At 01:01 AM 1/22/2004 +0100, you wrote:
I don't understand why it matters whether the majority of users will
be able to use regexes or not. Since regexes allow a set of achievable
search criteria that is a strict superset of that which substring
searches allows for, without sacrificing almost any speed (see below),
it is, quite simply, very, very good.
Whilst regexes are strictly more powerful than the multiple substring
searches DC++ uses, unless one has a & operator (rare) or Perl5's positive
lookahead, one cannot implement them without an increase in length
proportional to the permutations of the terms in the query:
Multiple substring: a b c d
Extended POSIX-style: a.*b.*c.*d | a.*b.*d.*c | a.*c.*b.*d | a.*c.*d.*b |
a.*d.*b.*c | a.*d.*c.*b | b.*a.*c.*d | b.*a.*d.*c | b.*c.*a.*d | b.*c.*d.*a
| b.*d.*a.*c | b.*d.*c.*a | c.*a.*b.*d | c.*a.*d.*b | c.*b.*a.*d |
c.*b.*d.*a | c.*d.*a.*b | c.*d.*b.*a | d.*a.*b.*c | d.*a.*c.*b | d.*b.*a.*c
| d.*b.*c.*a | d.*c.*a.*b | d.*c.*b.*a
Perl5-compatible regex: (?=a)(?=b)(?=c)(?=d)
All of the above are untested.
As for more complex regexes, I egrepped through 400000 lines of the
Linux networking code, and even using backrefs, without a doubt the
most CPU-intensive part of regexes, I simply couldn't manage to push
it beyond 0.25 seconds, and that was on very many lines. It is also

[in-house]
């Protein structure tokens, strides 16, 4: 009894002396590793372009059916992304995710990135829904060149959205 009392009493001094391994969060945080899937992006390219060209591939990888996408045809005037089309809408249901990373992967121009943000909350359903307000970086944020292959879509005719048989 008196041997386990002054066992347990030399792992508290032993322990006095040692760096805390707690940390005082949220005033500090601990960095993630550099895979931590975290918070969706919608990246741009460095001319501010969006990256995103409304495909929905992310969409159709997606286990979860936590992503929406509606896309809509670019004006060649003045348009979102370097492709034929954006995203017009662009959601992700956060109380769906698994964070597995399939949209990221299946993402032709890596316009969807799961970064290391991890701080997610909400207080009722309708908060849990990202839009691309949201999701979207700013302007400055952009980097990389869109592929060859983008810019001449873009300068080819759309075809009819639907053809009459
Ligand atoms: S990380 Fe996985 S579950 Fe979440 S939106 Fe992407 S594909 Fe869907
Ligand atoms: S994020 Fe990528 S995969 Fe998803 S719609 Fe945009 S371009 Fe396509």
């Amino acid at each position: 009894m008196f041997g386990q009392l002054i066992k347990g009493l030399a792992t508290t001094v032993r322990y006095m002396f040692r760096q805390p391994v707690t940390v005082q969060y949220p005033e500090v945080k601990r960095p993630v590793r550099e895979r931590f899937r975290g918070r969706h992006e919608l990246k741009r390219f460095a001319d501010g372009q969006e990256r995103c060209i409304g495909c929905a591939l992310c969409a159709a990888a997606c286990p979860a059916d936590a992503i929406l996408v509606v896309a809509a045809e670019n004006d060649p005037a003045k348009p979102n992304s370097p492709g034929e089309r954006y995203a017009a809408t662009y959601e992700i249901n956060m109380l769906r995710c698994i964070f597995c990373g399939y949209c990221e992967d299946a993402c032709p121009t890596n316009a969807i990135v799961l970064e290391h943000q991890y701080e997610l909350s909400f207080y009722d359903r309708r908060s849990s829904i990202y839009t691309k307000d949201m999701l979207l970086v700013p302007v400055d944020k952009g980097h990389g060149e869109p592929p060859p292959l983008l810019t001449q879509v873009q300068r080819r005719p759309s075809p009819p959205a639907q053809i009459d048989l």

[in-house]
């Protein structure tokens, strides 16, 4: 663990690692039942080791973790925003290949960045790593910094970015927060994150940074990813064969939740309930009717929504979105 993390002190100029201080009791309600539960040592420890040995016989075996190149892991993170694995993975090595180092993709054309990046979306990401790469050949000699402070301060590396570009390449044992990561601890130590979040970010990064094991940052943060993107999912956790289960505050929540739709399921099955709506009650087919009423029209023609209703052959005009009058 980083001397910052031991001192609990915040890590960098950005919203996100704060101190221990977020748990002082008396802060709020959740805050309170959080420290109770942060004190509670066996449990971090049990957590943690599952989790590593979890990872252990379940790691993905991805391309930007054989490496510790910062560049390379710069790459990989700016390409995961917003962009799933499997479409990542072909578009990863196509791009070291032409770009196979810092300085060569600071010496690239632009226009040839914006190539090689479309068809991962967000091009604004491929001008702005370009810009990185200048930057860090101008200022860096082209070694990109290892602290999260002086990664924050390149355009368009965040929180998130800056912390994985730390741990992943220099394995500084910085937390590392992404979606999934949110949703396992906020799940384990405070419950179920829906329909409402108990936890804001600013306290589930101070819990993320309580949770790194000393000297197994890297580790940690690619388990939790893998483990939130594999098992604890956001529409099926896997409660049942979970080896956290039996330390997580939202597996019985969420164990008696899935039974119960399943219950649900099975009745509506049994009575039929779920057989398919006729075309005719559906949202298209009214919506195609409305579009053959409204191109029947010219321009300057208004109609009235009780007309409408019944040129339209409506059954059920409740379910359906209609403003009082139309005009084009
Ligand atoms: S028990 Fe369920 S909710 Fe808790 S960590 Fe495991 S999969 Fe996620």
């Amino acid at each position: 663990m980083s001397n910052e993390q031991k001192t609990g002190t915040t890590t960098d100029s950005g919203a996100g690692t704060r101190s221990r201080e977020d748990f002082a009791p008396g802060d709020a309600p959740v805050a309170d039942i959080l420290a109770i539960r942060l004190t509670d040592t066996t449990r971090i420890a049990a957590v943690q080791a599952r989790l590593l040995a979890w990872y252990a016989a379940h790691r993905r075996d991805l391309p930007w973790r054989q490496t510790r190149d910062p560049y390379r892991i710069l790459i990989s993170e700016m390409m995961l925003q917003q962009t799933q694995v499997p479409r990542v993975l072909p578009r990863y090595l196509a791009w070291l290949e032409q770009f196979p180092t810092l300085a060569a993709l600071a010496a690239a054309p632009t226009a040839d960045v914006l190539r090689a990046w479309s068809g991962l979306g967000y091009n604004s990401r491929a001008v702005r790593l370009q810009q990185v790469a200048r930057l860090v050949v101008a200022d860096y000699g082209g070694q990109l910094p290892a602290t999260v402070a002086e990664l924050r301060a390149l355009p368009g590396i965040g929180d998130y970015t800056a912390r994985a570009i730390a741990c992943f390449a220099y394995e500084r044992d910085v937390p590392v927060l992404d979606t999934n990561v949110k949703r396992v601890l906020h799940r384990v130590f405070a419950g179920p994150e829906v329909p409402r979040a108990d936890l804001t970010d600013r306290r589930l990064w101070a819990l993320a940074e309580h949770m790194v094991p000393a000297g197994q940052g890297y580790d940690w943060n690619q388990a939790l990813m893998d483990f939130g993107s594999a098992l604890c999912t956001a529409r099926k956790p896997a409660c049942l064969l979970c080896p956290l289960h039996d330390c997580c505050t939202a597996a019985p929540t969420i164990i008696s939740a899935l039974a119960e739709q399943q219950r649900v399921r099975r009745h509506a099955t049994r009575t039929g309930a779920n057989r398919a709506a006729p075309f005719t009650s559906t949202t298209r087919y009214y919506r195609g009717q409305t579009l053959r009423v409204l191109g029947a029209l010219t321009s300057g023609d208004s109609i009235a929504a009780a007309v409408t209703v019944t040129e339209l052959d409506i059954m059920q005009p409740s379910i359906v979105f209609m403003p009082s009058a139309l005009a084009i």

very important to note that nothing prevents a client implementation
from dropping a search once it has reached a certain time threshold
of, for example, 0.05 seconds, which prevents people from submitting
complex expressions just for the DoS fun of it.
Such protection would be necessary, as
that even removing backrefs entirely doesn't immunize a RE engine from
attack. 400,000 lines requiring 0.25 seconds would suggest that, for
example, 100,000 lines requires 0.0625 seconds, which allows only 16
searches per second before one reaches 100% CPU usage. Even your example of
0.05 seconds allows only 20/second. I don't want a DC client I run
monopolizing near that much CPU time.
Another factor you haven't mentioned is your CPU: what is it?
Since regex substring
searches are as fast (or almost as fast) as ordinary substring
searches, normal users, who don't use regexes, won't even be impaired
by such behavior.
As I demonstrated above, not without special support from the RE engine;
that 24-way or'd expression is going to be noticeably slower than the
semantically equivalent multiple substring search. The Perl5 method should
be similar in speed, but requires an NFA RE implementation exhibiting
unbounded-time behaviour and thus potentially vulnerable to the attacks
Finally, using regular expressions inhibits one from applying many
potential search optimizations, such as Bloom filters (used in Gnutella as
the QRP, or Query Routing Protocol) and suffix array-assisted searches. A
histogram of the speed results of the latter is at
; the y axis
represents how many searches (out of approximately 20,000 total) were
faster or slower under that scheme than DC++'s default search by the
(inverse of natural log of) the x-axis value.